In my continuing quest to read historical fiction based on ancient Greece, I ran into “Memnon”, a tale that takes place during the age of Alexander the Great. Last year I read the novel Virtues of War that presented Alexander’s rise from his point of view. It was an intriguing character study that worked well.
Author Scott Oden took a different tact, by basing the novel around one of Alexander’s enemies, and so we get a very different view of the Macedonian conqueror. The story revolves around Memnon of Rhodes, a Greek mercenary who finds himself allied with the powerful Persian lord Artabazus. We follow Memnon from his youth in Rhodes, and through the forging a powerful leader of men. Oden even has Memnon meet Alexander while Artabazus is in exile in Macedonia.
Things get really interesting as Memnon comes to realize that Alexander presents a greater threat than his father ever did. Being experienced in battling with and against the Macedonian forces Memnon attempts to bring his knowledge to the famous battle of Granicus River. But internal politics on the Persian side keeps Memnon’s advice from being heeded. Disaster results. The climax of the story occurs when Alexander reaches the city of Halicarnassus. He begins his siege and Memnon comes up with a plan to make Alexander pay for the city with as many lives as possible.
Memnon is a pretty interesting character. He’s smart, able to read people very well, brave to a fault and not willing to give up. But he does suffer from a plight that many heroic figures end up with in novels. He’s never wrong. A little of this goes a long way, but I think Oden wanted to show that Memnon was an equal to Alexander’s strategic powers, but it was Alexander’s luck that allowed him to defeat Memnon. Still, the protagonist never makes a bad decision or misjudgment. Sure, it may appear to be so at first, but he’s always proven right in the end.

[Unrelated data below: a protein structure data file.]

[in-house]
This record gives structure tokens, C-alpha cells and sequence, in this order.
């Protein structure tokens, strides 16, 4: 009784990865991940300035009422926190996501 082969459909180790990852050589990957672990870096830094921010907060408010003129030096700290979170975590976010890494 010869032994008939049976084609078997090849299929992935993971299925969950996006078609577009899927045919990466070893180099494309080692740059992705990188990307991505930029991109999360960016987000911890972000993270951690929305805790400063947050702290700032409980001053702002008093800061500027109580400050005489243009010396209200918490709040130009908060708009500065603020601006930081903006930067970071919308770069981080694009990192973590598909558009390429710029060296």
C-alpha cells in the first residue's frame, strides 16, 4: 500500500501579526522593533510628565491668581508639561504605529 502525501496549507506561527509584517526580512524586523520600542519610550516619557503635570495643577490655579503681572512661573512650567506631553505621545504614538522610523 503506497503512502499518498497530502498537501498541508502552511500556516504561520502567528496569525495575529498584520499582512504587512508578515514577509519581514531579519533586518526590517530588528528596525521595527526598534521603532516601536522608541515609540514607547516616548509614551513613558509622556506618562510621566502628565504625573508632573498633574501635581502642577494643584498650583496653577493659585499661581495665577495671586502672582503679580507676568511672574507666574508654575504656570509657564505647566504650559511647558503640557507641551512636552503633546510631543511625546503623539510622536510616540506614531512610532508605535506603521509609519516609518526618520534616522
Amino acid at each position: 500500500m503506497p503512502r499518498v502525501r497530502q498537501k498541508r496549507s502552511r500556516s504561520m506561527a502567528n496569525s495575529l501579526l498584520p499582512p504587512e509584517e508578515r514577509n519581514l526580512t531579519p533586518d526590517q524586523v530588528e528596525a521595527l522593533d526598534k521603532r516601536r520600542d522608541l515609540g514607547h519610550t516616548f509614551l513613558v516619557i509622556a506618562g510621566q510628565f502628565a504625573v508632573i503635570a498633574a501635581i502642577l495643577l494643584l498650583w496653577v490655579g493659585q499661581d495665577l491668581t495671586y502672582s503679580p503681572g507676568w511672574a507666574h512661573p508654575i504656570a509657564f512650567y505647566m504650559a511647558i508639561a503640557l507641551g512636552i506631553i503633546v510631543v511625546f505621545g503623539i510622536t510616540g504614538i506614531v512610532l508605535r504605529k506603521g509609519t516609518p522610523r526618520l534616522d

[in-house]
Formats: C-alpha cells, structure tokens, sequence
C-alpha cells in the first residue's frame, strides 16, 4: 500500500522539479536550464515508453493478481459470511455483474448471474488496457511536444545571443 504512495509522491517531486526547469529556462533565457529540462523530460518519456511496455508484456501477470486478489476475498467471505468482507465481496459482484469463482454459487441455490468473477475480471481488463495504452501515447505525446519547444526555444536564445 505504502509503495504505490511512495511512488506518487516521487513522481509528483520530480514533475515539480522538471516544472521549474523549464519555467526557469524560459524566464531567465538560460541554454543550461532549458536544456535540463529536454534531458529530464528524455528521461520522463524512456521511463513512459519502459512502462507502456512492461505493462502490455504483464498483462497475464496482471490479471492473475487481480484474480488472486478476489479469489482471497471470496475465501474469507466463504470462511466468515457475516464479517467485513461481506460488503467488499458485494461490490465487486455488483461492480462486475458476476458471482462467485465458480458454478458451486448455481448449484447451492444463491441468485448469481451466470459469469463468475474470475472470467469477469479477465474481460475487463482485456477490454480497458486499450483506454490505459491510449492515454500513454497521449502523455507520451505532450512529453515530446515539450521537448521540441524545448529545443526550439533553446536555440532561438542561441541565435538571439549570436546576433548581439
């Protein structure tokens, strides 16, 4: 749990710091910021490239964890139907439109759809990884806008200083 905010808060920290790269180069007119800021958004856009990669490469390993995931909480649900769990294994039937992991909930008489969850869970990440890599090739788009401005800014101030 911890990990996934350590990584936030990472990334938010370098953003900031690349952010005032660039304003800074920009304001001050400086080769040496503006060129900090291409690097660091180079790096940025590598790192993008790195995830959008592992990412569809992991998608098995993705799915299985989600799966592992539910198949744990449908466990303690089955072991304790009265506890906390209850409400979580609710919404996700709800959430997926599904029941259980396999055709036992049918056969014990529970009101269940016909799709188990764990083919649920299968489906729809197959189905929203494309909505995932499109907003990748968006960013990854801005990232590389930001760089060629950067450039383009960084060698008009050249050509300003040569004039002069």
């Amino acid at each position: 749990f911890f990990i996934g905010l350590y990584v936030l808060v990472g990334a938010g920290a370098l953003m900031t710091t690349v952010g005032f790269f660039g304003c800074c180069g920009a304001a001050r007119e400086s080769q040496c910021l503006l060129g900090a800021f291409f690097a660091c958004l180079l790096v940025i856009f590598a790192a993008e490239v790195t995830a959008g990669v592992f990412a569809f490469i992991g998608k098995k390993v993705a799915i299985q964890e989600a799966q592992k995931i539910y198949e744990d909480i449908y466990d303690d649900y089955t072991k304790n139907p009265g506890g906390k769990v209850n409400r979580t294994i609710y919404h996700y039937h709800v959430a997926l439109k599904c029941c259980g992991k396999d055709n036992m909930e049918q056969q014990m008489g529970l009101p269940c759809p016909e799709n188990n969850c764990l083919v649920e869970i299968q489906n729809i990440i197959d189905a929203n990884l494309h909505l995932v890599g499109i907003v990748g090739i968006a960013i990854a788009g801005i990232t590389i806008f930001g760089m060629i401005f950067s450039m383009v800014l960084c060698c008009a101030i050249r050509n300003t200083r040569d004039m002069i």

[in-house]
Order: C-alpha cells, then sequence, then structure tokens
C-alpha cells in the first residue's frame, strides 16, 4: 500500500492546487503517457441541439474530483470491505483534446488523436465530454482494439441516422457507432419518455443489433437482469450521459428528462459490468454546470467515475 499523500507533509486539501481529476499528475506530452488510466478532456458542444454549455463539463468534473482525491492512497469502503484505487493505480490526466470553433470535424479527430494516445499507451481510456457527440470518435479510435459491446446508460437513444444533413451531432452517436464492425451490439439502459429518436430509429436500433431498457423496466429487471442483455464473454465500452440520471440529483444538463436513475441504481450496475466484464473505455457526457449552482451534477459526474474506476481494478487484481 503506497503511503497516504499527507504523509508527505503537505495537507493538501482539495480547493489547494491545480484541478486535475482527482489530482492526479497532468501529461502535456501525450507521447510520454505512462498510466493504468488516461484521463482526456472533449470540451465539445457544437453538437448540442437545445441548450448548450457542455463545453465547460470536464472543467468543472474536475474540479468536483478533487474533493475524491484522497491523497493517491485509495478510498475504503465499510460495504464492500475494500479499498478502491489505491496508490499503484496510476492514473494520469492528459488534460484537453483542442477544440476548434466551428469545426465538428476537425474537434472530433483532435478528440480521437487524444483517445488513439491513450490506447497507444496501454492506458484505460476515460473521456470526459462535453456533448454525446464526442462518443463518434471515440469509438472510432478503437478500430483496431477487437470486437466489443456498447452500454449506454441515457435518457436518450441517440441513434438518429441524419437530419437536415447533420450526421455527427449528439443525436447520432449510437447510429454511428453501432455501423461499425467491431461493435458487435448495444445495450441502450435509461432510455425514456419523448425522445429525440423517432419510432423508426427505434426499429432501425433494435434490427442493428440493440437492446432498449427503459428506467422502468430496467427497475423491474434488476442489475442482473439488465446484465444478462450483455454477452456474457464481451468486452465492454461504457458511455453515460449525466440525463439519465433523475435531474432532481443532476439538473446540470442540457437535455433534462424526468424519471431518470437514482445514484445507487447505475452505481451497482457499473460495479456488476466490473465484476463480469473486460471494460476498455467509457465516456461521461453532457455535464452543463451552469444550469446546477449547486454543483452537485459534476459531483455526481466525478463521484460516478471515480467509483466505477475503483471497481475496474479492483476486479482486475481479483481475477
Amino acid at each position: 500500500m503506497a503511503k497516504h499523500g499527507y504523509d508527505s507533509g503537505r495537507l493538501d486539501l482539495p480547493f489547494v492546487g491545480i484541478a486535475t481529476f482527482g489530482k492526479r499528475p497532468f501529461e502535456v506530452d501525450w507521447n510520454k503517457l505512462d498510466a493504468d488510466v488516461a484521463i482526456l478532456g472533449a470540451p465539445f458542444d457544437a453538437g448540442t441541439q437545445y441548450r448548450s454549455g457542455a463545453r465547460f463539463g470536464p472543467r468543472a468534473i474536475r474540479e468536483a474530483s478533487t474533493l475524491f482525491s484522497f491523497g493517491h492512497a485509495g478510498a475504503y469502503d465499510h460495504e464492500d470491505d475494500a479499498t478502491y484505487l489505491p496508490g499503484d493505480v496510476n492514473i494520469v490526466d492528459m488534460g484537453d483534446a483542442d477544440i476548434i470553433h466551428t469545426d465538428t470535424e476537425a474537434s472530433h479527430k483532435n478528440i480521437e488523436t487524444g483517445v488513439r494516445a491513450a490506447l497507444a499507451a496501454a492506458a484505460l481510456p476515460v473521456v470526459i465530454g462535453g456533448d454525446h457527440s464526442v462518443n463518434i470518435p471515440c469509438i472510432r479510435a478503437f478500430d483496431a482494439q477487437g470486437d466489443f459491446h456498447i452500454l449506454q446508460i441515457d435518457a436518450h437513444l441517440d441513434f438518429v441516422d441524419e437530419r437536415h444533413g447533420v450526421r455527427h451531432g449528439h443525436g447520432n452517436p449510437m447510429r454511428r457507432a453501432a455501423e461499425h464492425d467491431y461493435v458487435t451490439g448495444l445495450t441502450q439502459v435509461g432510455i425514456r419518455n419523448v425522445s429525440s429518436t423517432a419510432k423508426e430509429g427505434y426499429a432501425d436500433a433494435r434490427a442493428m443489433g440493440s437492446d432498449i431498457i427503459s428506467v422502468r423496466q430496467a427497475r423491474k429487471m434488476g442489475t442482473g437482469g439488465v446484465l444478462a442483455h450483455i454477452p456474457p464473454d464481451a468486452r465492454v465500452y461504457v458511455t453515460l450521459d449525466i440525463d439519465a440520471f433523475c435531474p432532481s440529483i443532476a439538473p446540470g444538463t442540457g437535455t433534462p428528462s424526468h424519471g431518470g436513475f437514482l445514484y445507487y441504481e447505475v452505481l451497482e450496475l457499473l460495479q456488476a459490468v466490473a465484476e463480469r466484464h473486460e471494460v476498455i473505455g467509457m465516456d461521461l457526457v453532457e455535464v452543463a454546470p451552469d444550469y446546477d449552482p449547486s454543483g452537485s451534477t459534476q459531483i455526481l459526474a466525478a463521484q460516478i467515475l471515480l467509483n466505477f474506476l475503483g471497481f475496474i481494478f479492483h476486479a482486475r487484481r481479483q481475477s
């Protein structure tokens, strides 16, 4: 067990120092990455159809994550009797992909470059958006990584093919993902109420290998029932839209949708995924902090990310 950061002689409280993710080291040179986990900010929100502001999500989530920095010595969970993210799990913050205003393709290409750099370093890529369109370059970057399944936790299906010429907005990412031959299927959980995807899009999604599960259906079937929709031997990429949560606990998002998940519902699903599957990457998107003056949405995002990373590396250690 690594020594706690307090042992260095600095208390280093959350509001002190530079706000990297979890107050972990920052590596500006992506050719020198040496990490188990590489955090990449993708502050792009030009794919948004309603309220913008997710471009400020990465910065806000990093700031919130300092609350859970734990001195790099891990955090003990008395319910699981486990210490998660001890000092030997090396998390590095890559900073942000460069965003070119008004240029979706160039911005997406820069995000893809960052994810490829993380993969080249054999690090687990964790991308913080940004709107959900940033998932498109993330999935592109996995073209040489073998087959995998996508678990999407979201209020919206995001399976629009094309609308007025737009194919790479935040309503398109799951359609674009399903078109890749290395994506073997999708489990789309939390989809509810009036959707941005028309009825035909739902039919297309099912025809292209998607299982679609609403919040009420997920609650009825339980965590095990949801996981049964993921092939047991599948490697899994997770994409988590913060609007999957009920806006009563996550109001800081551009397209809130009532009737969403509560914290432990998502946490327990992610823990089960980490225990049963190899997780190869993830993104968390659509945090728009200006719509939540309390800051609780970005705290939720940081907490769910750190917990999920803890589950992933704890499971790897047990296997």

Honestly this is a minor quibble. The story has so many interesting characters, and a perspective that I don’t see often in fiction based in this time period. Usually its Alexander or his men we are linked to, it’s rare to see it from the opposing side. Picking Memnon was a great move. Little is known about him for certain, so Oden was able to give him an intriguing back-story and interaction with the Persians and his brother Mentor. This combined with the exciting historical details made for an excellent read.
Have you ever read a book that took place from the point of view of a lesser known historical figure, or one that was on the losing side of a conflict? Did it work? Do you think this would be easier or more difficult to write?